Flaubert’s description of the first encounter of Madame Bovary and her lover condense the entire problematic which, according to Foucault, determines the post-Kantian episteme of the 19th century: the new configuration of the axis power–knowledge caused by the incommensurability between the field of representation and the Thing, as well as the elevation of sexuality to the dignity of the unrepresentable Thing. After the two lovers enter the coach and tell the driver just to circulate around the city, we hear nothing about what goes on behind the coach’s safely closed curtains: with an attention to detail reminiscent of the later nouveau roman, Flaubert limits himself to lengthy descriptions of the city environment through which the coach aimlessly wanders, the stone-paved streets, the church arches, etc. — only in one short sentence does he mention that, for a brief moment, a naked hand pierced through the curtain. . . this scene is made as if to illustrate Foucault’s thesis, from the first volume of his History of Sexuality, that the very speech whose “official” function is to conceal sexuality actually engenders the appearance of its secret, i.e. that, to make use of the very terms of psychoanalysis against which Foucault’s thesis is aimed, the “repressed” content is an effect of repression: the more the writer’s gaze is restricted to irrelevant and boring architectural details, the more we, the readers, are tormented, greedy to learn what goes on in the space behind the closed curtains of the coach. The public prosecutor walked into this trap in the trial against Madame Bovary when he quoted precisely this passage as one instance of the obscene character of the book: it was easy for Flaubert’s defense lawyer to point out that there is nothing obscene in the neutral descriptions of paved streets and old houses. Any obscenity is entirely constrained to the reader’s (in this case: the prosecutor’s) imagination obsessed by the “real thing” behind the curtain . . . . It is perhaps no mere accident that today, this procedure of Flaubert strikes us as eminently cinematic: it is as if it plays upon what cinema theory designates as hors-champ, the externality of the field of vision that, in its very absence, organizes the economy of what can be seen: if (as was long ago proven by the classical analyses of Eisenstein) Dickens introduced into the literary discourse the correlatives of what later became the elementary cinematic procedures — the triad of establishing shots, “American” pans and close-ups; the parallel montage, etc. —, Flaubert took a step further towards an externality that eludes the standard exchange of field and counter-field, i.e. an externality that has to remain excluded if the field of what can be represented is to retain its consistency.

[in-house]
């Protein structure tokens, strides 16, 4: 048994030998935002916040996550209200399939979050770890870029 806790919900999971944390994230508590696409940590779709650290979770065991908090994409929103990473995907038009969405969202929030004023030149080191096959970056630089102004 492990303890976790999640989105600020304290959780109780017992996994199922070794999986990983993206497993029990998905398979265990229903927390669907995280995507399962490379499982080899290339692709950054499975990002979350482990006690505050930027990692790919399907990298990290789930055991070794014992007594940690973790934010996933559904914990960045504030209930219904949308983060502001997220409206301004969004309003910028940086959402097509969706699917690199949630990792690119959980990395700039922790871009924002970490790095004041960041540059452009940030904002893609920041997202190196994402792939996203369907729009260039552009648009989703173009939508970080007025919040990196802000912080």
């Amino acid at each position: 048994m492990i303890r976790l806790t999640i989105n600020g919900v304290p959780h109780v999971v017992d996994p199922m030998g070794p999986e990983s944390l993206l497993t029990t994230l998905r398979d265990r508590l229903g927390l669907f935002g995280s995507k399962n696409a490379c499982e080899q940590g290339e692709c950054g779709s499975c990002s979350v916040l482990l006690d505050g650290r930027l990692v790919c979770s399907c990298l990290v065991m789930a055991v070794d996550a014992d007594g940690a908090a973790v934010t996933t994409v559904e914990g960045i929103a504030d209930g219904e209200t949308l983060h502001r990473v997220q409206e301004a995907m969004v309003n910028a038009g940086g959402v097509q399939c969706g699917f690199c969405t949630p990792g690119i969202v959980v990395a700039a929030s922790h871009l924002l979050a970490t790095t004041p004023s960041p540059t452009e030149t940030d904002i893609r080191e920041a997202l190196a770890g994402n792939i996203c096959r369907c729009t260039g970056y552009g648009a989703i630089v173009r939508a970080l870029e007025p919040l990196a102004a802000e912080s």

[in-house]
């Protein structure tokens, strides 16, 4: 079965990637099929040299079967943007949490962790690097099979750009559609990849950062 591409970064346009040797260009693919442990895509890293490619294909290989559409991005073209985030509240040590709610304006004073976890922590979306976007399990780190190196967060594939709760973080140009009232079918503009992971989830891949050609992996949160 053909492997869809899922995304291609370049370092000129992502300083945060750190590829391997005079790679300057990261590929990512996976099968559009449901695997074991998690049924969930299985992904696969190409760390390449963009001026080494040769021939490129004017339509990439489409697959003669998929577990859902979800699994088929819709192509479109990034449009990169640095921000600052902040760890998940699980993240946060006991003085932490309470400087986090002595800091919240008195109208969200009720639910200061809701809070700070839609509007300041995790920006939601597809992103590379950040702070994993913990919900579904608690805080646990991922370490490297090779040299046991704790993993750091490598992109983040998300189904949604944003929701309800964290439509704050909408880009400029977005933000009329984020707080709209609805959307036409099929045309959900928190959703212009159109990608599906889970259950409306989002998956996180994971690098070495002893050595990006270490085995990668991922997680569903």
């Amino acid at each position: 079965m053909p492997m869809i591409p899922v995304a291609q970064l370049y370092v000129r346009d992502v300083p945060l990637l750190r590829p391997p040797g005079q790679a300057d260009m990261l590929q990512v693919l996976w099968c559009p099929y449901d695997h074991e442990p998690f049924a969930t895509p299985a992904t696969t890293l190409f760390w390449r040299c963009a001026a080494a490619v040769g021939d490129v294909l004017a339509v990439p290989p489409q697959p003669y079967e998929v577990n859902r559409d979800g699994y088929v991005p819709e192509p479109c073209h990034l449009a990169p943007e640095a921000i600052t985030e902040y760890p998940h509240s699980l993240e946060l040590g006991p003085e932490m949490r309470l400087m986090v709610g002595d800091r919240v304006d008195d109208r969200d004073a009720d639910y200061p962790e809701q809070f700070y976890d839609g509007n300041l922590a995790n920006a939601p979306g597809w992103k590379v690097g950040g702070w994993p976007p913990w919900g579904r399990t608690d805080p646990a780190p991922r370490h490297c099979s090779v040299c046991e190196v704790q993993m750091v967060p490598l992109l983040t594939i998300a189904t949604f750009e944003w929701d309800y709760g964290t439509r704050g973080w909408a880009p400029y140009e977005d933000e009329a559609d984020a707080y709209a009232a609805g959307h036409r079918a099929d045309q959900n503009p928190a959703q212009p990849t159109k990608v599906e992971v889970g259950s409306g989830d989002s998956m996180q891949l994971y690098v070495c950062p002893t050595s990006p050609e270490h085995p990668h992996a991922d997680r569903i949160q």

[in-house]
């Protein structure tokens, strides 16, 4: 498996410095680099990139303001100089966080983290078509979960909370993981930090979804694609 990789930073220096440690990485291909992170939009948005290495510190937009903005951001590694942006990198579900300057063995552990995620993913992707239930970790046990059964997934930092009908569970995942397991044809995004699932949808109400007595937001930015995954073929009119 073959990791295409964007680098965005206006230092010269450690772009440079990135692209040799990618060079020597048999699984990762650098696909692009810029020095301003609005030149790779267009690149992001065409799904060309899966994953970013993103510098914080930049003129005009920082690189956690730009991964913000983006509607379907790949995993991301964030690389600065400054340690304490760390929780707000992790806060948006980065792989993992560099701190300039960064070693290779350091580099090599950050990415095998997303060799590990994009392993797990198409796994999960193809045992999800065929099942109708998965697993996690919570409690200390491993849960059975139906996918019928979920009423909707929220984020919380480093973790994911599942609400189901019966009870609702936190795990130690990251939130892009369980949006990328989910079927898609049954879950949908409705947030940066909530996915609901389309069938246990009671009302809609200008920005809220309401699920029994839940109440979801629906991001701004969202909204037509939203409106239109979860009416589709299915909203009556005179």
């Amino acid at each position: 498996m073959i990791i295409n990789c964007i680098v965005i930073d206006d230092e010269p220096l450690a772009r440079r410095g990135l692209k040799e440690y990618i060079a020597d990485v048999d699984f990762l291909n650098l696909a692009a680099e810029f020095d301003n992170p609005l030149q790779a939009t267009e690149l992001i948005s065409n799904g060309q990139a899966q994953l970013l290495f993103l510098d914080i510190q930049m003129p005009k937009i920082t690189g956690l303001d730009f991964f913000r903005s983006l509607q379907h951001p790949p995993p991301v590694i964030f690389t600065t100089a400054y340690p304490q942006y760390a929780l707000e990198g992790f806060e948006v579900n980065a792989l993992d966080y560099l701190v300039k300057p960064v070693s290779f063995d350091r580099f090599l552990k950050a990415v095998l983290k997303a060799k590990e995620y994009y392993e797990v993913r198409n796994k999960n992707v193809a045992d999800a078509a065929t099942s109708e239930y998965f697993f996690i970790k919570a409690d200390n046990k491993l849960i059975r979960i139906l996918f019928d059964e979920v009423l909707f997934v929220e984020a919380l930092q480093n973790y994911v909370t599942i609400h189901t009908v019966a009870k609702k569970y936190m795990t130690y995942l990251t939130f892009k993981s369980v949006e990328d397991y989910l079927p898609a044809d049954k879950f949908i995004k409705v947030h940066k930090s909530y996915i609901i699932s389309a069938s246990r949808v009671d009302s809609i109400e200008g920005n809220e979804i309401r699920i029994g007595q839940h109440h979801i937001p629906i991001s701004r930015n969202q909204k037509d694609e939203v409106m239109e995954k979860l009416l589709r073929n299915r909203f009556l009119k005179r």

The crucial point, however, is not to mistake this incommensurability between the field of representation and sexuality for the censorship of the description of sexuality already at work in the preceding epochs. If Madame Bovary were to have been written a century earlier, the details of sexual activity would also have remained unmentioned, for sure, yet what we would have read after the two lover’s entry into the secluded space of the coach would have been a simple short statement like: “Finally alone and hidden behind the curtains of the coach, the lovers yielded to passion.” There, the lengthy descriptions of streets and buildings would have been totally out of place, they would have been perceived as lacking any function, since, in this pre-Kantian universe of representations, no radical tension could arise between the represented content and the traumatic Thing behind the curtain. Against this background, one is tempted to propose one of the possible definitions of “realism:” a naive belief that, behind the curtain of representations, some full, substantial reality actually exists (in the case of Madame Bovary, the reality of sexual superfluity). “Postrealism” begins with a doubt as to the existence of this reality “behind the curtain,” i.e. with the foreboding that the very gesture of concealment creates what it pretends to conceal.